Whole-genome sequencing of a spirochaete
© BioMed Central Ltd 2003
Published: 24 April 2003
Spirochaetes are a large and diverse group of bacteria that are remarkable not only for their visual strangeness, being helical, but also for their ability to live in a variety of environments. Several genera are pathogenic, causing widely differing diseases including syphilis and Lyme disease. Leptospira interrogans causes leptospirosis in man, characterised by sudden haemorrhage resulting in severe or fatal damage to the liver, kidney and lungs. Analysis of the genetics of the spirochaetes lags behind that of other bacteria due to the complexity of growth requirements and relatively long generation times.
In 24 April issue of Nature, Shuang-Xi Ren and colleagues from a large collaboration including Chinese, French and US scientists (Nature 2003, 422:888-893), provide the groundwork for a thorough understanding of the mechanisms of virulence and pathology in the leptospirosis agent.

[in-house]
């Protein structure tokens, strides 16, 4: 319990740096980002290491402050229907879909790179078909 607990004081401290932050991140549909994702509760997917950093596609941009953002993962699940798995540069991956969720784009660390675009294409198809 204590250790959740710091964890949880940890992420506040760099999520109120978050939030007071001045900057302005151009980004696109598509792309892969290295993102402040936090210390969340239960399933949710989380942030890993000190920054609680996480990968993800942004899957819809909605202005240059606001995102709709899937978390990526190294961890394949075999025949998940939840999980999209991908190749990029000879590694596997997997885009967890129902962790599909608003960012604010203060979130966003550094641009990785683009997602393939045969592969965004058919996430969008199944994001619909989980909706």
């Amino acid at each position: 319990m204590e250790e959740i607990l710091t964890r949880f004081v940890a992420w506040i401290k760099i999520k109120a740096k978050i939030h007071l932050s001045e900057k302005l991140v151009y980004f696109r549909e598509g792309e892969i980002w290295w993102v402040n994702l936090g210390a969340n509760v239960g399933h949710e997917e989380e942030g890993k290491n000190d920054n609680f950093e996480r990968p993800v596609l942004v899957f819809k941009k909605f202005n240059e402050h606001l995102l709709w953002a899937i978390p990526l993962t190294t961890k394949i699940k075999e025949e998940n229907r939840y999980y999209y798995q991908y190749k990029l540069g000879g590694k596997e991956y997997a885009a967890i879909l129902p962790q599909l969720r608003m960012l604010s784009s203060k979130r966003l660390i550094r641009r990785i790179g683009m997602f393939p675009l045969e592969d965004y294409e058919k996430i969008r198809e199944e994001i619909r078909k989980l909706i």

Ren et al. use whole-genome sequencing to analyse a specific strain of Leptospira interrogans, and predict and compare protein coding sequences within and outside the spirochaete phylum. By careful use of the information generated, they produce a metabolic-pathways map, a functional-genomics map, analyses of the chemotaxis system and of lipopolysaccharide synthesis, and a discussion on the evolution of this human pathogen from an environmental bacterium.
Although leptospirosis responds to antibiotics, it is still a significant threat in developing countries. Understanding the mechanisms that result in pathogenesis, and the physiological relationships between disparate diseases caused by members of the same phylum, could provide additional approaches to the treatment of a range of diseases.